May Day in Arizona

TUCSON, Ariz.—On May Day (International Workers’ Day), the march and rally for immigrants’ and other workers’ rights was smaller than in previous years, only about 500. In contrast, in 2006, nearly 20,000 marched in Tucson on April 10, and about the same number two years ago, to protest Arizona’s racial profiling law, SB 1070, which was signed by the Arizona governor on the eve of May Day that year.

Among the likely reasons for this drop-off in numbers is the economic downturn, making jobs more scarce and people less willing to take a day off work to demonstrate on a workday.
Also, a higher level of intimidation undoubtedly plays a role, the impact of unending racist attacks on Mexican Americans and undocumented workers in general. The Obama administration openly boasts that it has deported unprecedented numbers of undocumented immigrants during Obama’s time in office.
The Mexican American community here suffered another hard blow this year. It has been deprived of the Mexican American Studies program in the Tucson public schools, a program that the community won about 20 years ago and which was helping alienated youth find something to identify with in school.
Participants in the Raza Studies program had a higher rate of staying in school, graduating, and going on to higher education—against a background of disproportionately high dropout rates among Mexican American youth.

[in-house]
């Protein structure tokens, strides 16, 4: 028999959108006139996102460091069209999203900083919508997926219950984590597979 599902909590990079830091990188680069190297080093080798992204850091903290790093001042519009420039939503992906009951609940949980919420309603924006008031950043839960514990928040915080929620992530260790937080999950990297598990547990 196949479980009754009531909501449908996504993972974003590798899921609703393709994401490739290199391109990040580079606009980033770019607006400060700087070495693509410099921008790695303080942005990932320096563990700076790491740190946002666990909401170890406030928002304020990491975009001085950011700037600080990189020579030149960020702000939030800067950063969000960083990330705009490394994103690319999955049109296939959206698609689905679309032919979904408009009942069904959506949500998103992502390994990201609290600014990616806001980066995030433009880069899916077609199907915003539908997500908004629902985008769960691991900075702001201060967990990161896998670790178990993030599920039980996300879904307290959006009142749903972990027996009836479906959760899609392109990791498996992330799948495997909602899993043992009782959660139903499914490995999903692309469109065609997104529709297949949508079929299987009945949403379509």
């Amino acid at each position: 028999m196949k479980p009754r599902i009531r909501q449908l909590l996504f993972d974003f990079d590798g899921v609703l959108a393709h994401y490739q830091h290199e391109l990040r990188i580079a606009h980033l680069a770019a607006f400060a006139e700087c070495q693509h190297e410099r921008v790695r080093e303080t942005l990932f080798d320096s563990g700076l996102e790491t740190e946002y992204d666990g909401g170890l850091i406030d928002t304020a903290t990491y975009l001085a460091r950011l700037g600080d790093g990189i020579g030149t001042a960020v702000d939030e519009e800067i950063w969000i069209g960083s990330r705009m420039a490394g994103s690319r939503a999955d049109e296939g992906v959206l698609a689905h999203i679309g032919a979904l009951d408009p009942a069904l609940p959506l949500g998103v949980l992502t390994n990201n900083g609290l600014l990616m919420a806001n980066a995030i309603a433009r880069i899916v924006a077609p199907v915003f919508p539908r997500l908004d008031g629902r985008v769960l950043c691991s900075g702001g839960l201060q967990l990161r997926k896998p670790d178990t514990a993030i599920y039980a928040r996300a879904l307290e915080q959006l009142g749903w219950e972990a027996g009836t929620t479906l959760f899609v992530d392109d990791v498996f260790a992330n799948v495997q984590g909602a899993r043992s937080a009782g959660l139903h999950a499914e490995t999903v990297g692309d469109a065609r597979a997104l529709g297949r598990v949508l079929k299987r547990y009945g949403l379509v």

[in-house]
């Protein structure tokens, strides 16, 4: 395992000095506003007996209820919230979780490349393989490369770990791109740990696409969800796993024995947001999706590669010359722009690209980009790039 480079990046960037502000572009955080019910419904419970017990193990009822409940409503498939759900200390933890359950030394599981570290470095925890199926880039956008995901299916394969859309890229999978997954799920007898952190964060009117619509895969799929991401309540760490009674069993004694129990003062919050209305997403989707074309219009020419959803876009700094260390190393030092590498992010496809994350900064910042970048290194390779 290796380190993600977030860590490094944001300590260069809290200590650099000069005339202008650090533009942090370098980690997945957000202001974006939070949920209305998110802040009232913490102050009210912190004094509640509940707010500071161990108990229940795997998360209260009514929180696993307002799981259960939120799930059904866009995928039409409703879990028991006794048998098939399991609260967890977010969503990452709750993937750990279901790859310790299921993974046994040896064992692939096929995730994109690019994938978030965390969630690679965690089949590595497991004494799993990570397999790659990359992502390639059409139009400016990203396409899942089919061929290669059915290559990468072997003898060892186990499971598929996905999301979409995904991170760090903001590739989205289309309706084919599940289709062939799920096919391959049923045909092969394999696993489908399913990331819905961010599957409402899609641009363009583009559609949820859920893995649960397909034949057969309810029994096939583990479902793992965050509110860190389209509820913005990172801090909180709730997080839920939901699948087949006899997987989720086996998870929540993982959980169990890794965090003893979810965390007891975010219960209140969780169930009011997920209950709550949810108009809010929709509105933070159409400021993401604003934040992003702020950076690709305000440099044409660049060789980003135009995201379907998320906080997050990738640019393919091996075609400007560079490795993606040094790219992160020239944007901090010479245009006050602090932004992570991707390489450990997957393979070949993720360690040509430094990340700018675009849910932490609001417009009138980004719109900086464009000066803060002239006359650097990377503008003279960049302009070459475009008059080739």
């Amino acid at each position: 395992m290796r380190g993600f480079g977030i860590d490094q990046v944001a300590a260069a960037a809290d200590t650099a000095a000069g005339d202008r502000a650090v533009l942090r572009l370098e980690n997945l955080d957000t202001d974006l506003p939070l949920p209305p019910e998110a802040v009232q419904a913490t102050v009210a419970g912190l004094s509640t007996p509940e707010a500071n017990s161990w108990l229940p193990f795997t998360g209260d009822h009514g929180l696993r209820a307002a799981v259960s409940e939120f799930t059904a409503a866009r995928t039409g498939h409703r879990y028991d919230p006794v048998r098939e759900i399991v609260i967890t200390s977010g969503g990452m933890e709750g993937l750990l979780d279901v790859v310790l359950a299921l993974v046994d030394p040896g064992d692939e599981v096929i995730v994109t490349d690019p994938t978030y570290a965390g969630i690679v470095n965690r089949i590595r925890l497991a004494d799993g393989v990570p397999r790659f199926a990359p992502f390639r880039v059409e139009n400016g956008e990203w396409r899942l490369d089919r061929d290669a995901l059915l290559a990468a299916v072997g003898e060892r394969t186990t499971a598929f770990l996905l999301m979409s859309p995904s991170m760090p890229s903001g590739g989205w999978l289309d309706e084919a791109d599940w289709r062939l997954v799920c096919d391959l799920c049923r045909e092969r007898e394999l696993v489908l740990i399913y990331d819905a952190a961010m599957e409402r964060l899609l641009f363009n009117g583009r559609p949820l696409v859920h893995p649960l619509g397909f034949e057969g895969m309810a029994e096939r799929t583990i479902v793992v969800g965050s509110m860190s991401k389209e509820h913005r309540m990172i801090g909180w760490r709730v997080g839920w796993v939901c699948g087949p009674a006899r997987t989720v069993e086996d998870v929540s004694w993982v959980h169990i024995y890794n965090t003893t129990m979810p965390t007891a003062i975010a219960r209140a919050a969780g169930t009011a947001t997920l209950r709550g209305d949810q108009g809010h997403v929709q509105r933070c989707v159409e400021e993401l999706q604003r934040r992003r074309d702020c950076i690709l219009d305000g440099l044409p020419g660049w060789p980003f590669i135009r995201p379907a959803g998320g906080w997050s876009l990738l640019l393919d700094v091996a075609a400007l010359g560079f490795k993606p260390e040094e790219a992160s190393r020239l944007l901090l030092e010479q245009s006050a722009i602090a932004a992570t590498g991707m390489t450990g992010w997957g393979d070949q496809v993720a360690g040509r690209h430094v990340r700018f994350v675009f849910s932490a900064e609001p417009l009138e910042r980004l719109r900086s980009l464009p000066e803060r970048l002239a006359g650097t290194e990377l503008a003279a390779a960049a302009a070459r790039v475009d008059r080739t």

Among the speakers at the May 1 rally were two teachers from the now closed MAS (Mexican American Studies) program. One said, “There is a lot of fear out there right now.” This was caused by hard-line school officials, who threaten and carry out reprisals against student protesters, backed up by police attacks. 
The speaker said that though the authorities have kicked out the MAS program for now, “we’ll be back!” The other teacher who spoke, Maria, stressed that they were fighting for future generations, not only those in school right now.
Richard Elias, an elected public official from Tucson’s Mexican community, vowed that the four out of five School Board members who voted to shut down the MAS program will be ousted, and that new people who support an MAS program will have to be voted in.
Union support for the march and rally was expressed by Sue Hay of SEIU Local 48 and Mike Corrio of AFSCME. There was a new layer of support this year, a large presence of Occupy Tucson activists. A diverse array of community groups and social movements supported the event, including a speaker from Wingspan, the local LGBT organization, and three little girls who sang a song in Nahuatl, one of the native languages of pre-European Mexico.
> The article above was written by George Shriver, and first appeared in the May 2012 print edition of Socialist Action newspaper.